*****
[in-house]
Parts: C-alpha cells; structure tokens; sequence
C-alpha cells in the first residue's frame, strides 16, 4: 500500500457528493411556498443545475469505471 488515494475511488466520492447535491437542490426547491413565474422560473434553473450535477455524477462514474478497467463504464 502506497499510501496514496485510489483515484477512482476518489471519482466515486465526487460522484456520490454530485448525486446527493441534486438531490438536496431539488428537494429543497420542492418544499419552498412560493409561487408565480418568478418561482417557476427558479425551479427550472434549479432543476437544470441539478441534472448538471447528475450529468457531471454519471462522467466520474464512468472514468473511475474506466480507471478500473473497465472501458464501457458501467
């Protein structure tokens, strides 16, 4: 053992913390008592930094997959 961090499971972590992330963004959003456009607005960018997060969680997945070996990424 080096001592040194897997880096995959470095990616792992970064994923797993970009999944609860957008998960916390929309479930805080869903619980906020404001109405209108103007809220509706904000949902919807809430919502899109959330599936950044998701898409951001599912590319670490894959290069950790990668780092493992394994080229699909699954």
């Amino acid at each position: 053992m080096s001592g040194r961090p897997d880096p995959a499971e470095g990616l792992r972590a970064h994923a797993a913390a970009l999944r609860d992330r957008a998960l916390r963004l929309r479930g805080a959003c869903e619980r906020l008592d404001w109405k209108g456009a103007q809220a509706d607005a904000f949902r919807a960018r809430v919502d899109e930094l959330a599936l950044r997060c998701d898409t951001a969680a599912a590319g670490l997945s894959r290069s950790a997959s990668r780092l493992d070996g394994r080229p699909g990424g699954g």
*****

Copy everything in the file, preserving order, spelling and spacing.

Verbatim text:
[in-house]
Parts: C-alpha cells; structure tokens; sequence
C-alpha cells in the first residue's frame, strides 16, 4: 500500500457528493411556498443545475469505471 488515494475511488466520492447535491437542490426547491413565474422560473434553473450535477455524477462514474478497467463504464 502506497499510501496514496485510489483515484477512482476518489471519482466515486465526487460522484456520490454530485448525486446527493441534486438531490438536496431539488428537494429543497420542492418544499419552498412560493409561487408565480418568478418561482417557476427558479425551479427550472434549479432543476437544470441539478441534472448538471447528475450529468457531471454519471462522467466520474464512468472514468473511475474506466480507471478500473473497465472501458464501457458501467
């Protein structure tokens, strides 16, 4: 053992913390008592930094997959 961090499971972590992330963004959003456009607005960018997060969680997945070996990424 080096001592040194897997880096995959470095990616792992970064994923797993970009999944609860957008998960916390929309479930805080869903619980906020404001109405209108103007809220509706904000949902919807809430919502899109959330599936950044998701898409951001599912590319670490894959290069950790990668780092493992394994080229699909699954």
């Amino acid at each position: 053992m080096s001592g040194r961090p897997d880096p995959a499971e470095g990616l792992r972590a970064h994923a797993a913390a970009l999944r609860d992330r957008a998960l916390r963004l929309r479930g805080a959003c869903e619980r906020l008592d404001w109405k209108g456009a103007q809220a509706d607005a904000f949902r919807a960018r809430v919502d899109e930094l959330a599936l950044r997060c998701d898409t951001a969680a599912a590319g670490l997945s894959r290069s950790a997959s990668r780092l493992d070996g394994r080229p699909g990424g699954g």